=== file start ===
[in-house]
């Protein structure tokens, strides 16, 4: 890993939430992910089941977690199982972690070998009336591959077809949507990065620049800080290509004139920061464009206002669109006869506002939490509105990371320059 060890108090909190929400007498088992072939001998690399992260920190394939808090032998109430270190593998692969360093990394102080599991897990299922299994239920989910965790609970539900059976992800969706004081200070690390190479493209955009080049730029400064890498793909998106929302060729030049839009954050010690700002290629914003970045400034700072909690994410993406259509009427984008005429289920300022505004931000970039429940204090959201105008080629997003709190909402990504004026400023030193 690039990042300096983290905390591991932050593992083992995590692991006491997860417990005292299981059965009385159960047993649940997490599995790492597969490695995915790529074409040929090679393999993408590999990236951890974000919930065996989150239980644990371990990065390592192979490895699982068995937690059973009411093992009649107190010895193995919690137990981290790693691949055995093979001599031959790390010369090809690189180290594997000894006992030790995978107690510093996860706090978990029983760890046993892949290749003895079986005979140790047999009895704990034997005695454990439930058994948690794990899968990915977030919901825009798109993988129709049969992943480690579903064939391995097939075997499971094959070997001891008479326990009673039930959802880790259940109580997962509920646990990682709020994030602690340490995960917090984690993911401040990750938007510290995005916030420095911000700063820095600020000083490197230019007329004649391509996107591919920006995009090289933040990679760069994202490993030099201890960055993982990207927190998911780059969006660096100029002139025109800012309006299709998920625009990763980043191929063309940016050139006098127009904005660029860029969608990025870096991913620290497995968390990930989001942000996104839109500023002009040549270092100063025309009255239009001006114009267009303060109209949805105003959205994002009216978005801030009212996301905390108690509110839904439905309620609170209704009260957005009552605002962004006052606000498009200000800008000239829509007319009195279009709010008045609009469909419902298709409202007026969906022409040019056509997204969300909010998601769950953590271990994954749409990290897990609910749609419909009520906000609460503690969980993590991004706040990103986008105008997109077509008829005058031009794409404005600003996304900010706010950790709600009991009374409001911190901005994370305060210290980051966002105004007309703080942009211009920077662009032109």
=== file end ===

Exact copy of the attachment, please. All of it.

[in-house]
């Protein structure tokens, strides 16, 4: 890993939430992910089941977690199982972690070998009336591959077809949507990065620049800080290509004139920061464009206002669109006869506002939490509105990371320059 060890108090909190929400007498088992072939001998690399992260920190394939808090032998109430270190593998692969360093990394102080599991897990299922299994239920989910965790609970539900059976992800969706004081200070690390190479493209955009080049730029400064890498793909998106929302060729030049839009954050010690700002290629914003970045400034700072909690994410993406259509009427984008005429289920300022505004931000970039429940204090959201105008080629997003709190909402990504004026400023030193 690039990042300096983290905390591991932050593992083992995590692991006491997860417990005292299981059965009385159960047993649940997490599995790492597969490695995915790529074409040929090679393999993408590999990236951890974000919930065996989150239980644990371990990065390592192979490895699982068995937690059973009411093992009649107190010895193995919690137990981290790693691949055995093979001599031959790390010369090809690189180290594997000894006992030790995978107690510093996860706090978990029983760890046993892949290749003895079986005979140790047999009895704990034997005695454990439930058994948690794990899968990915977030919901825009798109993988129709049969992943480690579903064939391995097939075997499971094959070997001891008479326990009673039930959802880790259940109580997962509920646990990682709020994030602690340490995960917090984690993911401040990750938007510290995005916030420095911000700063820095600020000083490197230019007329004649391509996107591919920006995009090289933040990679760069994202490993030099201890960055993982990207927190998911780059969006660096100029002139025109800012309006299709998920625009990763980043191929063309940016050139006098127009904005660029860029969608990025870096991913620290497995968390990930989001942000996104839109500023002009040549270092100063025309009255239009001006114009267009303060109209949805105003959205994002009216978005801030009212996301905390108690509110839904439905309620609170209704009260957005009552605002962004006052606000498009200000800008000239829509007319009195279009709010008045609009469909419902298709409202007026969906022409040019056509997204969300909010998601769950953590271990994954749409990290897990609910749609419909009520906000609460503690969980993590991004706040990103986008105008997109077509008829005058031009794409404005600003996304900010706010950790709600009991009374409001911190901005994370305060210290980051966002105004007309703080942009211009920077662009032109």